Europe once was a military power—many military powers, in fact. But no longer. Today Europe is turning into a continent without a military.
In January Anders Fogh Rasmussen, NATO secretary general, lauded France for taking “decisive action” in Mali. Of course, Paris is likely to find that it is easier to disperse jihadist rebels than reestablish a stable state.
At the same time Rasmussen noted Europe’s gradual disarmament. The other European states have offered little help, prompting Arnaud Danjean, a French member of the European Parliament, to complain that “Europe cannot always give responsibility to one member state.”
His sentiment was echoed by Nick Witney, who once headed the European Defense Agency, who argued that the European Union “is paralyzed, seemingly unable to do more than offer rhetorical support to France and the individual member states that are chipping in with logistical assistance.” So Paris, naturally, has turned to America.
Alas, Rasmussen’s efforts to strengthen the European alliance so far have had little effect. Over the last five years, as noted by Stars and Stripes, “Cuts by countries as large as Germany and as small as Latvia have resulted in program cancellations, changed equipment orders and, in the case of Britain, a plan to mothball a new aircraft carrier.” Clara M. O’Donnell, a European scholar with the Brookings Institution, explained that “what we’re seeing is basically cuts in capability and little thought on what to replace them with.”
Libya was the Europeans’ war, yet they punched far below their weight. As Con Coughlin observed last month in the Daily Telegraph, in Libya “shortages of fundamental equipment, such as air-to-air refueling tankers, cruise missiles and ships, meant that the European military effort found itself at a distinct disadvantage the moment American firepower was no longer available.”
Nevertheless, NATO officials like Rasmussen count Libya a success. A year ago he contended: “If we are to respond to the challenges of tomorrow just as effectively [as in Libya], more allies should make sure they obtain and maintain those kinds of critical capabilities.” But the latest report acknowledged that the gap in military capabilities is widening among the European NATO members and between Europe and America.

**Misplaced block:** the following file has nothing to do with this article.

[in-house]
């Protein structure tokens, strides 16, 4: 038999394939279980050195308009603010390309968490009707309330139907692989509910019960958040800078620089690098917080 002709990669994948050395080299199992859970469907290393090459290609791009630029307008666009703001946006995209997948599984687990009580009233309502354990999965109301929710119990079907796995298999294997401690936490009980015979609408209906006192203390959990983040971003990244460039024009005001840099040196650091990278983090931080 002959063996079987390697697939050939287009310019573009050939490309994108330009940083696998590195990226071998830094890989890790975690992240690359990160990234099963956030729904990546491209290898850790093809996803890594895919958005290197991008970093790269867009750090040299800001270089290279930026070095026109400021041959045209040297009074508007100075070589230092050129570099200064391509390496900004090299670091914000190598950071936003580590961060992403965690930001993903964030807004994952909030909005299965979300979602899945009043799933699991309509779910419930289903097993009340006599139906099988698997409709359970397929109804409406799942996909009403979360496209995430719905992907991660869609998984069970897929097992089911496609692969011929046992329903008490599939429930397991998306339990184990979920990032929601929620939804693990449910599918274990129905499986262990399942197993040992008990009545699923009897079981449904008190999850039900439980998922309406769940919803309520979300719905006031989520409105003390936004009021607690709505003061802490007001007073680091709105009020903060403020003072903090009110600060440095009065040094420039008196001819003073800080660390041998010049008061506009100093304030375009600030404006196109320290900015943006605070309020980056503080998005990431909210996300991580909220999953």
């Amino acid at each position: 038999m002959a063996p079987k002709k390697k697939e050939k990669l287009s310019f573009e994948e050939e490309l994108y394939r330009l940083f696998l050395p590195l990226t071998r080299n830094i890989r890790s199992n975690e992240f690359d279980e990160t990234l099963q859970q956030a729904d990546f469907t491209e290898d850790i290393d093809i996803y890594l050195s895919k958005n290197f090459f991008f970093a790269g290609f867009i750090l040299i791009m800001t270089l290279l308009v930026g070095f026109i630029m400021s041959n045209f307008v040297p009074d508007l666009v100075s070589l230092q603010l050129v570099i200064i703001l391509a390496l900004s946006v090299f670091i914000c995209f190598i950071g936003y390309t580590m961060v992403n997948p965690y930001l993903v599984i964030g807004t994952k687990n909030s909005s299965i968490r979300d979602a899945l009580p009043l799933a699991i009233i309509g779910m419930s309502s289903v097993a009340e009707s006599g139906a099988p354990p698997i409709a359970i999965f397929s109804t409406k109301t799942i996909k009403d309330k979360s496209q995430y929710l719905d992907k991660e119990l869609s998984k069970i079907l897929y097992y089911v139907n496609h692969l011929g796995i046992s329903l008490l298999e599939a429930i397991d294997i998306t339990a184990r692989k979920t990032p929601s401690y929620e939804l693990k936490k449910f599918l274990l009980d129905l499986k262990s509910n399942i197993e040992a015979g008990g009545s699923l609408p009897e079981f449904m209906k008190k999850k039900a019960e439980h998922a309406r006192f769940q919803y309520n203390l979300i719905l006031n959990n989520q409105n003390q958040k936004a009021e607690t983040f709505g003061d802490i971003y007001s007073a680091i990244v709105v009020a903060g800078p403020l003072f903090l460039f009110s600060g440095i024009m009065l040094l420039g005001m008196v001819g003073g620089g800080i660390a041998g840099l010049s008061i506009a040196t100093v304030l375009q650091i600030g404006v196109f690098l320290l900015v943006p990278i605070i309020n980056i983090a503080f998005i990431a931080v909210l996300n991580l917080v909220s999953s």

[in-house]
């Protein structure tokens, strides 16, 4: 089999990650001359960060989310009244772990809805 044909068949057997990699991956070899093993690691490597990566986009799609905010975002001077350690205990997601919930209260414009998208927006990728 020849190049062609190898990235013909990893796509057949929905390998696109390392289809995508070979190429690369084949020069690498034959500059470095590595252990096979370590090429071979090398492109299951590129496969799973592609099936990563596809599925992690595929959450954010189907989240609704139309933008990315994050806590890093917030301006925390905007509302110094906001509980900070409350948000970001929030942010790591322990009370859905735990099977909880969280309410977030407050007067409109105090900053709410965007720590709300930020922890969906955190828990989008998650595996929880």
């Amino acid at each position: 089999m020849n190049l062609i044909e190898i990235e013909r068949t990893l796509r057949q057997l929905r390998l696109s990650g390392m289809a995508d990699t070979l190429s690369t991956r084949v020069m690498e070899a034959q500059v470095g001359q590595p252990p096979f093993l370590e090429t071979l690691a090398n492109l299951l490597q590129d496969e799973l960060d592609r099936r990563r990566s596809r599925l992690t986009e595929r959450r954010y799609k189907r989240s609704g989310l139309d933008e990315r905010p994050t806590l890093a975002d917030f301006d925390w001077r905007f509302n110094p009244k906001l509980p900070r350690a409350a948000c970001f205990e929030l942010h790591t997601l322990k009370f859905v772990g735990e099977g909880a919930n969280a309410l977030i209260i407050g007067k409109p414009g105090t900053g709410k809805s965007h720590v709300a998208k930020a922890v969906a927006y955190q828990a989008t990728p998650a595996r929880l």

Last month Rasmussen declared that “There is a lower limit on how little we can spend on defense.” But NATO members don’t seem to agree. In 2006 the NATO members promised to spend two percent of GDP on the military. Yet today the Europeans collectively spend 1.6 percent of GDP on defense, an astonishing one-third of America’s 4.8 percent.
Only Britain and Greece have joined America at above 2 percent, and Greece does so more to confront fellow NATO member Turkey than to assist Europe. Italy and Spain are devoting less than 1 percent to their militaries.
The alliance members also pledged to devote a fifth of military outlays to procurement. Just five of twenty-eight members do so. Jonathan Eyal of London’s Royal United Services Institute confirms this trend: “Almost every single initiative adopted by the alliance, to put it kindly, has not met with success.”
Rasmussen has launched a “smart defense” initiative, which he recently said “is the way forward for allies to develop and acquire critical capabilities.” However, multinational cooperation can succeed only if the Europeans do something. So far, figures O’Donnell, “smart defense” initiatives have saved less than 1 percent of the spending cuts imposed since 2008.
Some European states are essentially disarming. As Rasmussen explained, “Defense spending among the allies is increasingly uneven, not just between North America and Europe, but also among European allies.” All the Europeans save Britain, France, and Germany account for just 7.5 percent of NATO’s expenditures. Danjean declared that “Europe is giving up in terms of defense.”